No child left behind

On my latest trip to San Francisco I was confronted with a situation that just seemed odd to me. A man was staring at the inside of a Subway sandwich shop, but not going in. I asked the guy behind the counter if he did that a lot, and the guy said every day. I bought 2 muffins and gave the guy both of them, and the man who was twice my age smiled with a toothless grin and literally broke down in tears. I had to run, I never saw the man in front of that sandwich place again.

I’m not used to seeing pure hunger. People down on their luck, sure, but the image of that man has stuck with me. That’s why this bothers me even more. In this interview with Stephen Colbert, Jeff Bridges explains how kids in the US go hungry during the summer because the schools are not open:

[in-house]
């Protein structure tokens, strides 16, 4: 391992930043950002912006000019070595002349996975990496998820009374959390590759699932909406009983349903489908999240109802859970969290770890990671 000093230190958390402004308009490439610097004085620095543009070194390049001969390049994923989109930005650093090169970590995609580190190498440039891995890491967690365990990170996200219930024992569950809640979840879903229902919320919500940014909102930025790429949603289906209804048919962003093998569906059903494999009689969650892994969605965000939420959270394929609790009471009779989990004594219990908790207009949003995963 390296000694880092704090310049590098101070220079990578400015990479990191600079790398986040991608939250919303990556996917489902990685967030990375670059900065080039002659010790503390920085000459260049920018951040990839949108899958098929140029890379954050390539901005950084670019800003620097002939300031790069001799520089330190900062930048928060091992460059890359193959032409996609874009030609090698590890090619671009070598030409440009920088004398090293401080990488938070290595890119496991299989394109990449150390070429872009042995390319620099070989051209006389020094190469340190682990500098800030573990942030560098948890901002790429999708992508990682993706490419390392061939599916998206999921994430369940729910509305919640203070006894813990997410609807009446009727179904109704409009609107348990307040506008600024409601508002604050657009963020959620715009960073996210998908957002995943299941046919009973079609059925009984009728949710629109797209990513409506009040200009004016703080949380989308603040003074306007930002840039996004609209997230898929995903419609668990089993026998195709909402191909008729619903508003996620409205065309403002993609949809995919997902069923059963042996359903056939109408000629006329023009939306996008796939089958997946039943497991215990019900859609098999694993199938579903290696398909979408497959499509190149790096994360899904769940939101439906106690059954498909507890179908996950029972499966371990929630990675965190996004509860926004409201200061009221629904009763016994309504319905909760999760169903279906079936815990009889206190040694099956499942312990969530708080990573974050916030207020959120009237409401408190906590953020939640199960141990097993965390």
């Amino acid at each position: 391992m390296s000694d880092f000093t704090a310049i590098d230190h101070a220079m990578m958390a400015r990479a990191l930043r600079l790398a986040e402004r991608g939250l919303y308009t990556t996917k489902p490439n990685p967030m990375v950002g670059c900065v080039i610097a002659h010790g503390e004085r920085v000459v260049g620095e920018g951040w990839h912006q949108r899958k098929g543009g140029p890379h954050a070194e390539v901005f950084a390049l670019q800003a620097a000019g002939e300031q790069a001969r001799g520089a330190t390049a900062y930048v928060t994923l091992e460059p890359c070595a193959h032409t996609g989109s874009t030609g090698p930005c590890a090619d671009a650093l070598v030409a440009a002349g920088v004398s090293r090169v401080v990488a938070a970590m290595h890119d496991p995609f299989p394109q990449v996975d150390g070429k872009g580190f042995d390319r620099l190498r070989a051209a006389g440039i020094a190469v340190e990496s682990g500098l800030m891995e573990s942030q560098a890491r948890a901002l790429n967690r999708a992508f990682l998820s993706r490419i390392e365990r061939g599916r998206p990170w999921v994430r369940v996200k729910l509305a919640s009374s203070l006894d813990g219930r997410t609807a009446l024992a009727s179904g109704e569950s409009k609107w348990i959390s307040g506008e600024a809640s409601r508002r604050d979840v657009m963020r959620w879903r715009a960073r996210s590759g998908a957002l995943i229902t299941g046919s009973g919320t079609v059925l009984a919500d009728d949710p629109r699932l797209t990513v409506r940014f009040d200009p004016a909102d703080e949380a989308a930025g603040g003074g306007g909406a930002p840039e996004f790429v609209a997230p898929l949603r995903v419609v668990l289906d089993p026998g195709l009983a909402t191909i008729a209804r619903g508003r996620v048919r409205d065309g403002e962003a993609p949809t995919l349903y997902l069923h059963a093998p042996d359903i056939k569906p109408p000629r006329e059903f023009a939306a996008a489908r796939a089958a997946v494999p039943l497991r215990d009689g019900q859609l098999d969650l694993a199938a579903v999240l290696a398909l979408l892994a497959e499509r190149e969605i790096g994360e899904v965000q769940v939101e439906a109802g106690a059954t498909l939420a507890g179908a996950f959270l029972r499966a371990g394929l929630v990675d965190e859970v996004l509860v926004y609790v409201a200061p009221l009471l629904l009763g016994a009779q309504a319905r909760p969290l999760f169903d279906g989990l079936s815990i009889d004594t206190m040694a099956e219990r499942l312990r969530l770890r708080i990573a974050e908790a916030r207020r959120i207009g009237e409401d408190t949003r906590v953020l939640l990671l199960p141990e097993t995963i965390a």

http://www.colbertnation.com/the-colbert-report-videos/427893/july-18-2013/jeff-bridges

Jeff explains how you can text some number to find out where to go eat. That’s a good workaround, but it doesn’t provide a sustained solution. There’s a list on the website of what the organization thinks can be done, and it looks like a fine list, but it doesn’t look like something that can be somewhat immediately.

It’s really disconcerting to me that people go hungry in general, kids more so. I say this without having done much research on the subject at all, so I can’t go out on a limb much here. However, the one thing that I know for sure is that most teachers would not want their students going hungry and would do what they needed to in order to see that happen. I can also say with certainty that most parents do not want to see their children go without food either.

Something has to be done here that doesn’t depend on the entire economy changing for it. I wonder if the interim solution is to simply keep the cafeteria and gymnasium at the schools open during the summer.

 
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